Bank of England slashed interest rate to 0.25%, Sterling plunged over 150 pips in minutes!
BOE cut its interest rate for the first time since March 2009 and revived the long forgotten Asset Purchase Program. Besides slashing 25 basis points off their interest rate to 0.25%, BOE added 60 billion pounds to their government bonds purchase program over 6 months and 10 billion pounds to buy corporate bonds over 18 months. Although Mark Carney has expressed readiness for further rate cut, but he also mentioned he is not a fan of negative interest rate. The lower threshold for interest rate is near zero, but will still be a positive number. This sets the floor for interest rate unless he changes his mind. BOE feels the impact of Brexit could come later after 2016. They maintained growth forecast for 2016, but revised 2017 forecast downwards, from 2.3% to 0.8%. With the help of easing, Sterling is expected to remain weak, which prompted BOE to push forward their 2% inflation target from Q2 2018 to Q4 2017. We expect 1.30 to remain the key support for GBP/USD in near term.
Another big surprise came in last Friday. A whopping 255K jobs were created in July, far exceeded the forecast of 180K. If we put aside the disappointing May figures, the Non-Farm Payroll has been pretty consistent and healthy. Wage growth was slightly better than expected at 0.3% and unemployment remained unchanged at 4.9%. The numbers increase expectation of a rate hike this year. Although some views point to an open FOMC in September, we foresee less than 50% chance of rate hike next month and possibly a higher chance in December after US Presidential election.
RBA cut its interest rate to 1.50% earlier last week. The AUD/USD dropped briefly but recovered and rallied thereafter. Market saw the cut as a “done deal” for now and price out any further rate cut in upcoming months. RBNZ is expected to follow with a 25 basis point cut this week. Failing to meet this expectation may result in the Kiwi heading back towards 0.7230. The drop after the cut may also be muted if the RBNZ statement displays less dovish tone.
So far, BOJ’s and RBA’s easing effort had resulted in their currency strengthening unexpectedly. Both of them would be in a tight spot if Fed shows dovishness in September’s FOMC, which may strengthen both the Yen and Aussie even further. Having said so, let’s watch out for the string of US data for the next 6 weeks before September’s FOMC.
NZD/USD – Slightly bearish. Kiwi weakened on rate cut expectation and strong NFP figure. We expect it to remain weak with the next Support around 0.7060.
XAG/USD (Silver) – Slightly bullish. Silver is consolidating in a range. Price is heading towards the Support around 19.30 and we expect it to hold.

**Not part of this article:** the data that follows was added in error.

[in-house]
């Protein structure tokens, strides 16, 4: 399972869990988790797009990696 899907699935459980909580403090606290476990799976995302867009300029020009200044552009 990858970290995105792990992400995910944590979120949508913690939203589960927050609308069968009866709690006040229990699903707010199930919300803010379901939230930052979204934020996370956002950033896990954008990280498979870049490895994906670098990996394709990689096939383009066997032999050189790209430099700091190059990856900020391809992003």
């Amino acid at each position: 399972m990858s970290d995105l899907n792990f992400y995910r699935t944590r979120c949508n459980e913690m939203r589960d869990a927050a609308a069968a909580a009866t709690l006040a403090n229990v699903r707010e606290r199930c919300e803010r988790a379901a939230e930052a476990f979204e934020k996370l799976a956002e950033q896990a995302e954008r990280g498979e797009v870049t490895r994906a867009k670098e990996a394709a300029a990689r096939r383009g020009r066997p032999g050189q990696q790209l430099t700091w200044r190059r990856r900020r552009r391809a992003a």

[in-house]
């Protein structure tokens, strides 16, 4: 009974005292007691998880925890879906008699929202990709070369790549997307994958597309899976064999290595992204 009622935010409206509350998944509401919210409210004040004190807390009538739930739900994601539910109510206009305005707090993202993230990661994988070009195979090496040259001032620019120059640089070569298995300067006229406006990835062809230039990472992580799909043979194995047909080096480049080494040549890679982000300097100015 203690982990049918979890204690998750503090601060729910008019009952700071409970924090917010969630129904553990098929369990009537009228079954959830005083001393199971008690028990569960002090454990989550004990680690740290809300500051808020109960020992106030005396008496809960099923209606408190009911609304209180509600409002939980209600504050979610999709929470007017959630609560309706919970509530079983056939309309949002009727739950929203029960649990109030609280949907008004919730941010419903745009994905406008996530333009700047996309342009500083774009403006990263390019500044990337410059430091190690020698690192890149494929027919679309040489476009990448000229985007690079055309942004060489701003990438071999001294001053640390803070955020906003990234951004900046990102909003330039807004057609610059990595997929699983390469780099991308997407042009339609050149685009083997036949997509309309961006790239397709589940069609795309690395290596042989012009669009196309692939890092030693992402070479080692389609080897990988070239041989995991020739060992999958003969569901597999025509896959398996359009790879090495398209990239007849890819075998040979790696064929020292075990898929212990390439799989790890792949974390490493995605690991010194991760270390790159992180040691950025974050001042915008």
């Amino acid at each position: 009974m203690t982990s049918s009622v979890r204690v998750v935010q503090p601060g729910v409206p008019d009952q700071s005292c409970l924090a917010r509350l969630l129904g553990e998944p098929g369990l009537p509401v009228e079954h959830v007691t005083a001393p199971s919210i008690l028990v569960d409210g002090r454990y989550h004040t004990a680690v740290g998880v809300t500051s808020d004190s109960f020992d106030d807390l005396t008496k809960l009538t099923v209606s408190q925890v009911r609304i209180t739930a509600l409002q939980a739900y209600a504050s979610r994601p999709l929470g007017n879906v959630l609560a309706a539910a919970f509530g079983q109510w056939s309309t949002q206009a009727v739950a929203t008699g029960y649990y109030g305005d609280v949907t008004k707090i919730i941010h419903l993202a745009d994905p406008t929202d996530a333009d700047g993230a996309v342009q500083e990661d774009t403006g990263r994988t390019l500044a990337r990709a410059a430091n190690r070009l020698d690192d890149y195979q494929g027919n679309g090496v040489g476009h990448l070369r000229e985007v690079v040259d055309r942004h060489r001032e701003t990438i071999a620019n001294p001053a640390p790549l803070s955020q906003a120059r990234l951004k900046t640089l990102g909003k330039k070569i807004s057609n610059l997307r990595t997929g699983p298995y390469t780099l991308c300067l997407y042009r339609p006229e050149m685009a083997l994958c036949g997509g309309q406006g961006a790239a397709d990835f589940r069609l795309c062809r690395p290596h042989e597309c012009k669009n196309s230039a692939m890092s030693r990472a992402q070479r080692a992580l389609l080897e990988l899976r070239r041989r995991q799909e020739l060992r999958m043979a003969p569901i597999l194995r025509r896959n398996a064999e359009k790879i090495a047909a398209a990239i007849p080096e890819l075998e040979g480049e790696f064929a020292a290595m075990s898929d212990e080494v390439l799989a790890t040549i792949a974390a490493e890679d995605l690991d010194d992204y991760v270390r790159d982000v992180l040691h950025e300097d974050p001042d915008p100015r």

OIL/USD (WTI Oil) – Slightly bullish. Technically, prices have rebounded more than 20% from the fall since mid June. This could possibly be the signal of a reversal.
Top News This Week(GMT+8 time zone)
New Zealand: Official Cash Rate. Thursday 11th August, 5am.
We expect figures to come in at 2.00% (previous figure was 2.25%).
Europe: German Prelim GDP. Friday 12th August, 2pm.
We expect figures to come in at 0.4% (previous figure was 0.7%).
Fullerton Markets International Limited (FMIL) is committed to providing the highest level of service to its customers. In some instances, and due to regulatory or legal requirements, FMIL is unable to provide services or accept customers from certain countries. Currently FMIL does not accept customer from Iran, Cuba, Sudan, Syria and North Korea.
FMIL subscribes to the rules of FX regulated jurisdictions such as Hong Kong, Singapore, Japan and United Kingdom accordingly, does not accept solicited clients from these countries. This is not an exhaustive list of countries from which FMIL does not accept solicited clients and is updated as required. Customers should familiarise themselves with the FX rules applicable in their country's before deciding to use FMIL's services.
Trading foreign exchange on margin carries a high level of risk, and may not be suitable for all investors. The high degree of leverage can work against you as well as for you. Before deciding to trade foreign exchange you should carefully consider your investment objectives, level of experience and risk appetite. The possibility exists that you could sustain a loss of some or all of your initial investment and therefore you should not invest money that you cannot afford to lose. You should be aware of all the risks associated with foreign exchange trading, and seek advice from an independent financial advisor.